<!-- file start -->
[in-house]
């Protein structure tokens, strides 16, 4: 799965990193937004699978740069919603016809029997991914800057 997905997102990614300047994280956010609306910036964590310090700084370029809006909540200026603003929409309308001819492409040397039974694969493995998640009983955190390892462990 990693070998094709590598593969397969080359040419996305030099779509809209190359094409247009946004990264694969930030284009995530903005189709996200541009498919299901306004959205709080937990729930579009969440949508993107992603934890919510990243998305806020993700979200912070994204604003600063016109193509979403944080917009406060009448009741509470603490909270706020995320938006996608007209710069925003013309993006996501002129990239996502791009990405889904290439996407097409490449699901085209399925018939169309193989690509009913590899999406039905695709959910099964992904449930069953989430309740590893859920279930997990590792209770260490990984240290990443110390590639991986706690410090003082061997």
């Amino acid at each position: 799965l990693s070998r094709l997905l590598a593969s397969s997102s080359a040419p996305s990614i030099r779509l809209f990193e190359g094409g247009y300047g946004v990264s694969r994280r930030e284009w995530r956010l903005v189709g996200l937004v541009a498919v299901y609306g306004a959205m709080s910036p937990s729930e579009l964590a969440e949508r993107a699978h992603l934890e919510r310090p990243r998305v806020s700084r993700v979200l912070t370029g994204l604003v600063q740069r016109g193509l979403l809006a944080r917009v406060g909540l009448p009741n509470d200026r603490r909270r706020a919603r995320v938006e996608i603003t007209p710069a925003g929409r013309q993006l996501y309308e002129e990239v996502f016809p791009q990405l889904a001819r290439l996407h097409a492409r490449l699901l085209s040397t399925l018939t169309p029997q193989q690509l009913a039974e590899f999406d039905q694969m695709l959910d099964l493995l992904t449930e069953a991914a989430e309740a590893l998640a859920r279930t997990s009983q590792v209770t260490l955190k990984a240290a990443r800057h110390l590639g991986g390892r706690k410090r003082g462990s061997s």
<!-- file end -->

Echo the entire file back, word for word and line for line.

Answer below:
[in-house]
């Protein structure tokens, strides 16, 4: 799965990193937004699978740069919603016809029997991914800057 997905997102990614300047994280956010609306910036964590310090700084370029809006909540200026603003929409309308001819492409040397039974694969493995998640009983955190390892462990 990693070998094709590598593969397969080359040419996305030099779509809209190359094409247009946004990264694969930030284009995530903005189709996200541009498919299901306004959205709080937990729930579009969440949508993107992603934890919510990243998305806020993700979200912070994204604003600063016109193509979403944080917009406060009448009741509470603490909270706020995320938006996608007209710069925003013309993006996501002129990239996502791009990405889904290439996407097409490449699901085209399925018939169309193989690509009913590899999406039905695709959910099964992904449930069953989430309740590893859920279930997990590792209770260490990984240290990443110390590639991986706690410090003082061997």
């Amino acid at each position: 799965l990693s070998r094709l997905l590598a593969s397969s997102s080359a040419p996305s990614i030099r779509l809209f990193e190359g094409g247009y300047g946004v990264s694969r994280r930030e284009w995530r956010l903005v189709g996200l937004v541009a498919v299901y609306g306004a959205m709080s910036p937990s729930e579009l964590a969440e949508r993107a699978h992603l934890e919510r310090p990243r998305v806020s700084r993700v979200l912070t370029g994204l604003v600063q740069r016109g193509l979403l809006a944080r917009v406060g909540l009448p009741n509470d200026r603490r909270r706020a919603r995320v938006e996608i603003t007209p710069a925003g929409r013309q993006l996501y309308e002129e990239v996502f016809p791009q990405l889904a001819r290439l996407h097409a492409r490449l699901l085209s040397t399925l018939t169309p029997q193989q690509l009913a039974e590899f999406d039905q694969m695709l959910d099964l493995l992904t449930e069953a991914a989430e309740a590893l998640a859920r279930t997990s009983q590792v209770t260490l955190k990984a240290a990443r800057h110390l590639g991986g390892r706690k410090r003082g462990s061997s």